Oh, and did I mention that I entered that MG in Pitch Wars 2014 and got no requests? Yep. Zero.

So, let’s circle back around. It’s the day after Pitch Wars 2016 announcements, and you didn’t get in. That sucks. But it doesn’t have to. Maybe you’re the me of 2013 and need to learn the craft and learn the market for your age category and then put that knowledge to work on a new manuscript. Or, maybe you’re the me of early 2014 who finds CPs, betas, and learns how to apply those revisions to your manuscript. Or, maybe you’re the me of late 2014, confident in her query, confident in her manuscript, doesn’t get any requests in Pitch Wars, but queries and finds her agent through that process.

This writing thing really is a journey. You learn along the way. I’m still learning as I go because it doesn’t end in a pot of gold when you get an agent. You have to write that new thing whether you sell your first thing or not. You have to keep getting better. You should want to keep getting better.

And that’s what you do here. You look at your manuscript, figure out where you are in the process, and do what you have to do to get to that next level. Pitch Wars 2016 is but one teensy way to get an agent, one stop on this journey. Take it for what it is, and keep going. We’re all on this journey with you.

Good luck!!’
        Kim Long

Know that whatever you feel right now is appropriate and right. If you weren't chosen as a mentee, and you feel down and awful because of it, let yourself feel that. If you feel compelled to jump into edits and are excited, let yourself feel that. If you want to set your MS on fire, let yourself feel that too (just umm, don't actually set your computer on fire). Feel the feels, and then come out the other side ready to focus and put the work in. Also, know that all of us in the PW community are here for you <3'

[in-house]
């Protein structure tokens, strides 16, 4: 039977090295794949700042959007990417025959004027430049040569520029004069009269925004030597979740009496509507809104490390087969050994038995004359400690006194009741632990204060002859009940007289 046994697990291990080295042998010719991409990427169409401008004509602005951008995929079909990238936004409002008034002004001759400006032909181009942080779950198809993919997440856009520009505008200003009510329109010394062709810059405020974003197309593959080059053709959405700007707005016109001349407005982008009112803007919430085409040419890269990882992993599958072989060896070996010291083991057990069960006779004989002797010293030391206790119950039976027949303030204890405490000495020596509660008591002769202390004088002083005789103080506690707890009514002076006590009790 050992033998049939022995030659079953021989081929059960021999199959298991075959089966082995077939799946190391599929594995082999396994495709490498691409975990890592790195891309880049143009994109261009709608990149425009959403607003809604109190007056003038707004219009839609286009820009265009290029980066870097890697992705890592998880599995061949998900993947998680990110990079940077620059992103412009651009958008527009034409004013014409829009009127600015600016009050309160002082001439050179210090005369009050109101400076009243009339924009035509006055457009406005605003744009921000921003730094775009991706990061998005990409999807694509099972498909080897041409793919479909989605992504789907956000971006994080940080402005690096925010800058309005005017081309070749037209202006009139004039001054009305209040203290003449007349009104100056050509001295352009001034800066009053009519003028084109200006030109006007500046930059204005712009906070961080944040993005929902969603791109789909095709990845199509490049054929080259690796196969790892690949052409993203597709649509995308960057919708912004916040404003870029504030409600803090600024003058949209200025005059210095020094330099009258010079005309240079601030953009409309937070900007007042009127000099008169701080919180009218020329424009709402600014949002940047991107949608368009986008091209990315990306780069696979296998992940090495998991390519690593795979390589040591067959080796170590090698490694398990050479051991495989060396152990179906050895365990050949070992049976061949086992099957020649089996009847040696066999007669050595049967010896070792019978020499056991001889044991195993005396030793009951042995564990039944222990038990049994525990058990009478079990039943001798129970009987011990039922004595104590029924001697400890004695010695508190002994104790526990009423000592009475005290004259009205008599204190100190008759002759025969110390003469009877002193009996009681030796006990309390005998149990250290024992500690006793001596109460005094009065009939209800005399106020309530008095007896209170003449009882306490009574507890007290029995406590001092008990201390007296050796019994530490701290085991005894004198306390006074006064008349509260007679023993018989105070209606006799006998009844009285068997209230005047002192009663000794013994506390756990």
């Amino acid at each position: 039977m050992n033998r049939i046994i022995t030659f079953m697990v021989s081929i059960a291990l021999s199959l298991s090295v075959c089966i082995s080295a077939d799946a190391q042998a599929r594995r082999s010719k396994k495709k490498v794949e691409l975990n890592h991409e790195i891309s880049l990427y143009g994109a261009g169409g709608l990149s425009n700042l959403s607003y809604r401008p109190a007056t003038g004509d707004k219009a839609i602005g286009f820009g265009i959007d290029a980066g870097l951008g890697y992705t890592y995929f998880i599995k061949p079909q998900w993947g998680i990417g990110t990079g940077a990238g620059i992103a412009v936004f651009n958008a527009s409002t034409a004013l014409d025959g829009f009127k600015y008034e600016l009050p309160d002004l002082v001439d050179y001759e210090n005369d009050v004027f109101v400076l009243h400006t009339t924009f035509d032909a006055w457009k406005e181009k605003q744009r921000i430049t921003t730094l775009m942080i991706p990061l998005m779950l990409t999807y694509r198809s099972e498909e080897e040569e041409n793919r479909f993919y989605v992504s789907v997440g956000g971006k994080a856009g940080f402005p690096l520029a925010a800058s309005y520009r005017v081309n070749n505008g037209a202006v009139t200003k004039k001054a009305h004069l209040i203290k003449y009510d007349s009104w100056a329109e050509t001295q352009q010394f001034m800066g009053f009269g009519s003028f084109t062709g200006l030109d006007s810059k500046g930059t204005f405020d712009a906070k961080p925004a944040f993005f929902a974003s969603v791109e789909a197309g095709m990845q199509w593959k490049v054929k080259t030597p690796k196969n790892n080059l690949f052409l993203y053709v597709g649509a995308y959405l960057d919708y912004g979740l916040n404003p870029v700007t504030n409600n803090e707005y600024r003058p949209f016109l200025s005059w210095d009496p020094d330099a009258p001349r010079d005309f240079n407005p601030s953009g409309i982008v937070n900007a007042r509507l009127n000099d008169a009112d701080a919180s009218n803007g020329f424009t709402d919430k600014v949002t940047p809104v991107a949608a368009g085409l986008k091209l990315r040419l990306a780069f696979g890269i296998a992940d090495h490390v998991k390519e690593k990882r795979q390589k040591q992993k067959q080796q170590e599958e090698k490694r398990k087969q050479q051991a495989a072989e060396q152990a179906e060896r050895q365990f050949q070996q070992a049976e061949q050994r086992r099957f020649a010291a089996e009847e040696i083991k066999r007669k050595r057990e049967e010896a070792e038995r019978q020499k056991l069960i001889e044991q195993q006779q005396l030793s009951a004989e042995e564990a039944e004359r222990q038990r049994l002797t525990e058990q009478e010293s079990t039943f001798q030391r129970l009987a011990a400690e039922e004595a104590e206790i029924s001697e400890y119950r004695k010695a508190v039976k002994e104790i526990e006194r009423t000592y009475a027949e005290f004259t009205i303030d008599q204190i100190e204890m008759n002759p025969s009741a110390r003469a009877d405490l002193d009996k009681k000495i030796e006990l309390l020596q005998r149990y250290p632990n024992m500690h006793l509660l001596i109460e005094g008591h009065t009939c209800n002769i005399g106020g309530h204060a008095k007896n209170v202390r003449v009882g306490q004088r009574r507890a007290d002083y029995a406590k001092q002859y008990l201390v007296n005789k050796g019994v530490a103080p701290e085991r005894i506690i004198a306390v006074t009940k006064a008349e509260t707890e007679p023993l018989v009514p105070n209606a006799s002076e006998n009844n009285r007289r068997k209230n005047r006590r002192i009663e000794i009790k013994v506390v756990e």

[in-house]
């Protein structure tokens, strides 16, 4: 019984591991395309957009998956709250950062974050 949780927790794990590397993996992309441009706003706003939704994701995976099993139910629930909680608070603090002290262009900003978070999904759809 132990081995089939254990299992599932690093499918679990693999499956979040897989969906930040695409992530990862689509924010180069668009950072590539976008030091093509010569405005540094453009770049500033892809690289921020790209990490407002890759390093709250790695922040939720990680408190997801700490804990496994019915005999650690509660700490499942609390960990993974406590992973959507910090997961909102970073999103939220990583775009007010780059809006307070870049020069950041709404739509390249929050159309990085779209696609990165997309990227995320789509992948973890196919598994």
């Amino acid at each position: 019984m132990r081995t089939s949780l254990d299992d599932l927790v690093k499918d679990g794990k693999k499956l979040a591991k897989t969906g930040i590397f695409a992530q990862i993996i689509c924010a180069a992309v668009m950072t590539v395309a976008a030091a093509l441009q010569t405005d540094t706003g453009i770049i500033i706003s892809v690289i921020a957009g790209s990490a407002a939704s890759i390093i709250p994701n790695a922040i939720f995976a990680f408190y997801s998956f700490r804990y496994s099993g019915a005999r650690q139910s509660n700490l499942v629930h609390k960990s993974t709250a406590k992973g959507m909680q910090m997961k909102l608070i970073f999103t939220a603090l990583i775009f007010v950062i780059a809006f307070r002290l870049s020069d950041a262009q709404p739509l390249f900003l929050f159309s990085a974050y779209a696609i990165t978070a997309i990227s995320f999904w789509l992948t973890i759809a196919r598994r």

Juliana Brandt

In 2014 I got zero requests. I got less than zero requests. I knew in 2 days that I wasn't getting in to Pitch Wars. One of the mentors who didn't select me?  Dan Koboldt, my co-mentor and critique partner. I'm represented by the best agent I could hope for. The only thing that matters is what you do next. 
        Michael Mammy

‘All the mentors chose their mentees for their individual teams, but there’s another team called Team Pitch Wars that lasts forever, and everyone makes it in!’
        Kate Foster

Monday, August 22, 2016

Your 8-Step Plan Before Diving into Edits

An agent has rejected you.